What qualities make architecture successful? This is a debate that has no doubt been going on since mankind first moved out of caves and started creating rudimentary structures in which to live. Interestingly, even in a world of skyscrapers and modern technology one of the architects whose opinion still plays an important part of the discussion lived over 2,000 years ago.

Marcus Vitruvius Pollio lived from c.80-70 BC to c.15 BC and today is commonly referred to simply as “Vitruvius.” He was an architect, civil engineer, and author of a ten volume work called De Architectura. He was a critic of Roman Architecture of his era, decrying that it was not staying true to its Hellenic roots. He was a strong advocate of precise proportional relationships derived from Athenian and Greek models which in turn drew heavily upon the sacred geometries of Pathagorus and the proportional relationship known as Psi.

Perhaps the element of Vitruvius’ writing that has been most long-lived is his belief that Architecture, in order to be successful and worthy, must embody three essential characteristics. These he defined as Firmitas (strength), Utilitas (functionality), and Venustas (beauty). Each of these three “Vitruvian Ideals” as they have come to be called by successive generations of architects, is worthy of a thesis of its own.

Firmitas (Strength) is the most self evident of the three. A building must be solid in order to meet even the most minimal definition of building. This ideal has also come to mean using material and details that are durable and appropriate to each buildings in a particular environmental setting.

Utilitas (Functionality) is also relatively straightforward. For Vitruvius, utilitas embodied the ideal of a building layout tailored to its designed or desired purpose. It also represents the characteristic of efficiency and elegance in the minimal use of material needed to make it strong and beautiful.

The most enigmatic and difficult to define Vitruvian ideal is Venustas (Beauty). For the author, this was largely defined by symmetry and adherence to very strict proportional relationships and the correct use of  the five primary column types: Tuscan, Doric, Ionic, Corinthian, and Composite. For reasoning on this front, Vitruvius observed that we as human derive our sense of beautiful. The fact that many architects have established proportional systems derived from their own particular heights seems to prove Vitruvius was correct that we are inevitably drawn to what we see in the mirror (or in the humans around us) as “proportionate” and “beautiful.”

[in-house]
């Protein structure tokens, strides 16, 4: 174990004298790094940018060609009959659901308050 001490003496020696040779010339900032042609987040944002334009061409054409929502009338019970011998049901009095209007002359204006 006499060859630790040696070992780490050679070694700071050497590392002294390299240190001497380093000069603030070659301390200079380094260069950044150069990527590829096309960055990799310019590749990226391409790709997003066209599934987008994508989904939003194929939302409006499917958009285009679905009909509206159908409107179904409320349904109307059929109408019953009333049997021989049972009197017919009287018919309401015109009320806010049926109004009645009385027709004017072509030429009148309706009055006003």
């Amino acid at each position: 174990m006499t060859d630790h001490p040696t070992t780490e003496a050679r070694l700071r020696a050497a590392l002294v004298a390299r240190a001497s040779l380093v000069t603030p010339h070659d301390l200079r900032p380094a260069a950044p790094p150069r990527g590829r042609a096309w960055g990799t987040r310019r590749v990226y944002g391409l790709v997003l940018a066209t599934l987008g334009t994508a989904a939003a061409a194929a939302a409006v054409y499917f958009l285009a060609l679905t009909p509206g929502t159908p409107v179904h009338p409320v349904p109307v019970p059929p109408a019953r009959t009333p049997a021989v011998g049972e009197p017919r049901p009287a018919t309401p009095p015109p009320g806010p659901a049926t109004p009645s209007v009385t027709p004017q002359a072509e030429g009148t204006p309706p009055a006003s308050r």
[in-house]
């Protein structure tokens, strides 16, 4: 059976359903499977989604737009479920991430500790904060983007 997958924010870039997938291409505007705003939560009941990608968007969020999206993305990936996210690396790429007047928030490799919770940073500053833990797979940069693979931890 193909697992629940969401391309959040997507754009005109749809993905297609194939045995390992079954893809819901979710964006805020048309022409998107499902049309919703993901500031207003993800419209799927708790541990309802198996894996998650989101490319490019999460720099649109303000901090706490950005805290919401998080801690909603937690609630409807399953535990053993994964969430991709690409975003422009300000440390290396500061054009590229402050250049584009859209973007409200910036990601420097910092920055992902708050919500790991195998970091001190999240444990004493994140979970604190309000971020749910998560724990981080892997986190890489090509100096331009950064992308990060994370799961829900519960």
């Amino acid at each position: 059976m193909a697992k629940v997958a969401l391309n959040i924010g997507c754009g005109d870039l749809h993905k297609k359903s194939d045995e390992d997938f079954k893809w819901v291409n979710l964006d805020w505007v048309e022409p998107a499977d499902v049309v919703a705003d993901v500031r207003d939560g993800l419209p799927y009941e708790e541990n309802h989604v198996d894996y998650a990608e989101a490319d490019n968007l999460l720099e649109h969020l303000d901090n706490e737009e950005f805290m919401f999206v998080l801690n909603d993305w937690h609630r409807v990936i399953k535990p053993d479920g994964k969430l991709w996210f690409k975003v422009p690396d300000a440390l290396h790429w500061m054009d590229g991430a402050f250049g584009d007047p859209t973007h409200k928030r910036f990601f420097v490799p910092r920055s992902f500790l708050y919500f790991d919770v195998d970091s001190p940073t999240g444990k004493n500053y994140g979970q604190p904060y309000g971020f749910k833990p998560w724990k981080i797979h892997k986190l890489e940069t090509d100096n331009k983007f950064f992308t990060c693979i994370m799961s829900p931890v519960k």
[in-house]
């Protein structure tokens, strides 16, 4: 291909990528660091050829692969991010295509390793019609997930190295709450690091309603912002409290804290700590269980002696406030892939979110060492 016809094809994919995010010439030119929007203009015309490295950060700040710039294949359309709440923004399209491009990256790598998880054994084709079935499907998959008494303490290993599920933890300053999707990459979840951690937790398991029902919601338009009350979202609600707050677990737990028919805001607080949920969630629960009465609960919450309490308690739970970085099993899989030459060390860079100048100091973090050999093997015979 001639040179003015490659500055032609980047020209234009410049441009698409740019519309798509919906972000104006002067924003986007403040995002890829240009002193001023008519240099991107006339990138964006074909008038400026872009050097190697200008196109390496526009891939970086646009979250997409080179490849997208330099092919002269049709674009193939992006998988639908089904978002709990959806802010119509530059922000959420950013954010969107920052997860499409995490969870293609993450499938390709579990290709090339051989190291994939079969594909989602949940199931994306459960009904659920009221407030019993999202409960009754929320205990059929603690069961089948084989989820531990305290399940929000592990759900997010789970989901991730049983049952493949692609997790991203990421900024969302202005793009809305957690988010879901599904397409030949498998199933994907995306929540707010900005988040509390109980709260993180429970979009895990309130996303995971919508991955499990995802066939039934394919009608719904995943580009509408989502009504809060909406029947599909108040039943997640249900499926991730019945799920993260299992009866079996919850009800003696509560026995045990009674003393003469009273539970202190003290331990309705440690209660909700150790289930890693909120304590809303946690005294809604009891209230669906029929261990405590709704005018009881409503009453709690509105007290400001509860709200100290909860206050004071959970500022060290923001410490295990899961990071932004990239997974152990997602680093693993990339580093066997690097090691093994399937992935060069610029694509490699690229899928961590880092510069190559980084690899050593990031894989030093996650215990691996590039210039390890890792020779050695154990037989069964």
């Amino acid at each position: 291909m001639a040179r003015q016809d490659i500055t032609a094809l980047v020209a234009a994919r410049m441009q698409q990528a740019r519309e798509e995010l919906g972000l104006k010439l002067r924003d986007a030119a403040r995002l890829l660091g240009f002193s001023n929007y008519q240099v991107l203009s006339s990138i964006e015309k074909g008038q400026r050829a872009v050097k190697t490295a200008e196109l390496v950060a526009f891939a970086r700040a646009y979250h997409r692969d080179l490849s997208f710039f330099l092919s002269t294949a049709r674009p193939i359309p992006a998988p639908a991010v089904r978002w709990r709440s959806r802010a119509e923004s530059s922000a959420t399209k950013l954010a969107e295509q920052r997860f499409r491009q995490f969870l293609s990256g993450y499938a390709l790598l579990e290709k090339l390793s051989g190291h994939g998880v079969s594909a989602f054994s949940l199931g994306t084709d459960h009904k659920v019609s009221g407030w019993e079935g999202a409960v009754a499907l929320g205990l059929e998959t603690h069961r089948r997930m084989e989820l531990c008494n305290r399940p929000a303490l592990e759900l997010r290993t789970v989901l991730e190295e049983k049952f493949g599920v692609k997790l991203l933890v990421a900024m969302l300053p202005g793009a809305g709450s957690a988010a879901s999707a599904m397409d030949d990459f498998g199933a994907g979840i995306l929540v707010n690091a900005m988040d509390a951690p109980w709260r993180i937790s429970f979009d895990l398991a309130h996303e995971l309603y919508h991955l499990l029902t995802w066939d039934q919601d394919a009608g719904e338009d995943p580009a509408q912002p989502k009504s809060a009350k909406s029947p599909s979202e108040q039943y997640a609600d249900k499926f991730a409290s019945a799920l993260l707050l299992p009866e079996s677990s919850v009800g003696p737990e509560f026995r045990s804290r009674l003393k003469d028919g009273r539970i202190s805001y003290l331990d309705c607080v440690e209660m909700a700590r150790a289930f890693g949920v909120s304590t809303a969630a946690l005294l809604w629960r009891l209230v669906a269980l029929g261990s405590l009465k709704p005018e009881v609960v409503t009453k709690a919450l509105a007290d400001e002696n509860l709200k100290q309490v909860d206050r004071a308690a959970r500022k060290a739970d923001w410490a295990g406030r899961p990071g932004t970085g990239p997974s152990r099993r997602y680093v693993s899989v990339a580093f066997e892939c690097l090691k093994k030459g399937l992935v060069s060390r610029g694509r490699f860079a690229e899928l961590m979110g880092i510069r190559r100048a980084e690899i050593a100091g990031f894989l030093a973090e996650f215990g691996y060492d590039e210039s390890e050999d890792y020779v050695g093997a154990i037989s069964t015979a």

Vitruvius’ works were widely copied and manuscripts were hidden away in monastery libraries during the “dark ages” when literacy and ancient scholarly works other than the Bible disappeared from the world. In 1414, a copy of Vitruvius’ text was “rediscovered” by Poggio Bracciolini in the library of Saint Gail Abbery. Relatively soon after these new copies of the manuscript were circulated by Leon Battista Alberti, c.1450, in his seminal treatise De Re Aedificatoria. This reintroduced Vitruvius and his architectural philosophy to a wide circle of scholars. This coincided with the invention of Guttenberg’s movable type printing in the 1440s. The first Latin printed version of Vitruvius’ text was by Fra Giovanni Sulpitas in 1486. Translations soon followed in Italian, German, French, Spanish, English, and other languages, thereby solidifying Vitruvius as the ancient sage on the subject of Classical Architecture.

Sadly, none of the ancient illustrations survived in the ancient copies of Vitruvius’ works but the precise description allowed Renaisance readers to prepare new illustrations of things described in the text. Leonardo da Vinci’s “Vitruvian Man” is one such famous example of Renaissance scholars learning from and translating Vitruvius’ words into graphic illustrations.

Symmetry and proportion are far less important to modern concepts of architectural beauty than they were to Vitruvius. However, his ideals that good architecture is found where strength, functionality, and beauty intersect is still as strongly prevailing perspective of many (if not most) and architectural critics today, more than two thousand years after those beliefs were first expressed.


Ross Cann, RA, AIA, LEED AP, is an author, historian, and practicing architect living and working in Newport, RI. He holds degrees with honor in Architecture from Yale, Cambridge, and Columbia Universities.